A Traveller in Time

coverThe New York Review Children’s Collection is pleased to present A Traveller in Time, a historical adventure story, by Alison Uttley. This new title, along with a selection of books by other British
writers of children’s literature, are available for a limited time at 30% off.

May Classics

We are pleased to announce two new May releases from NYRB Classics: Dancing Lessons for the Advanced in Age, Bohumil Hrabal’s stunning confessional novel and the first work from a Czech writer to be included in the NYRB Classics series; and Gillian Rose’s Love’s Work, a sharp and touching meditation inspired by the beloved author’s confrontation with cancer and the questions of how to overcome despair in the face of loss.

April Classics

We are pleased to announce these April releases from NYRB Classics: Milton Rokeach’s classic and unforgettable psychological narrative, The Three Christs of Ypsilanti; Penelope Mortimer’s The Pumpkin Eater, a haunting novel about a woman with a philandering screenwriter husband and a brood of children; and now in English for the first time, Fatale, a thriller by a master of French crime novels, Jean-Patrick Manchette.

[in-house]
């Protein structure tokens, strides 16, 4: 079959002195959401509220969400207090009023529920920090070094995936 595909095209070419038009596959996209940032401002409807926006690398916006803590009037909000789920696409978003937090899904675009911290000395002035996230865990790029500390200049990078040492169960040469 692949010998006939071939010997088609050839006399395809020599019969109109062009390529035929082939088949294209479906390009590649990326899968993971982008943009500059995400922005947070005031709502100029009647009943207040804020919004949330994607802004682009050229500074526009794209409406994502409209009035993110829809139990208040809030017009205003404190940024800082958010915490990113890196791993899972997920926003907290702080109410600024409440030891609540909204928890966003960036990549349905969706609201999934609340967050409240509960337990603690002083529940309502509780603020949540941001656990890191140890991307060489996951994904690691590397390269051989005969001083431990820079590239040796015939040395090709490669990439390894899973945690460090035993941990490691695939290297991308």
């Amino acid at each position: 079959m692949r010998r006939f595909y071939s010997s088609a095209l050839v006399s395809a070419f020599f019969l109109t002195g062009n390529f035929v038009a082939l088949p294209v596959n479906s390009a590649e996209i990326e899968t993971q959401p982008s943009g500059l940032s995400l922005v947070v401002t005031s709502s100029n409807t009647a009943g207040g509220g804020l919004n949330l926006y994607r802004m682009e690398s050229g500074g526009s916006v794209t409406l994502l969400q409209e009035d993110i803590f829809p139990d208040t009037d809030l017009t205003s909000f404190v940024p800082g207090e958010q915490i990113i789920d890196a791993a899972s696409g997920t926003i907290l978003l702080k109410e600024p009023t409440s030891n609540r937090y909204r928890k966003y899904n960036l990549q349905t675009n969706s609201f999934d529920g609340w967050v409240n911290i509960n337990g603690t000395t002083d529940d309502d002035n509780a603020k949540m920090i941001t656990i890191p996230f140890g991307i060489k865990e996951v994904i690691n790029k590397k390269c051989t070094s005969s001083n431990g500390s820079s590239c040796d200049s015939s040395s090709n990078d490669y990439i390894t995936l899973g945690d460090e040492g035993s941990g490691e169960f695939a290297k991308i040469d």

A Letter from the Editor

I’m nothing
Says Kabir
I’m not among the living
Or the dead

It is true, in a way—true at least that next to nothing is known about Kabir, a mysterious figure from medieval North India who is one of the world’s great religious poets. During his life, which is said to have extended for well over a hundred years, Kabir was celebrated as a poet and as a sant, or holy man, and many legends, some as unlikely as his reputed lifespan, have grown up around his name. It is generally accepted, however, that he came from a low-caste Hindu family that had recently converted to Islam and that he was a weaver—someone, in other words, very much on the outside of good society. Kabir’s songs have come down to us both through a number of written sources—none, however, that can be traced to Kabir’s hand—as well as through a lively, extensive, and very varied tradition of oral performance, and they continue to be sung in the fields and on the streets of India. Some of the songs are otherworldly, others are biting send-ups of the world and its ways, while Kabir’s God is a shapeshifter whose only true and always unseizable form is the form prepared within the heart of the true devotee. In Arvind Krishna Mehrotra’s wonderful new translation, Kabir’s work takes on a startling and unforgettable new shape in the English of our time.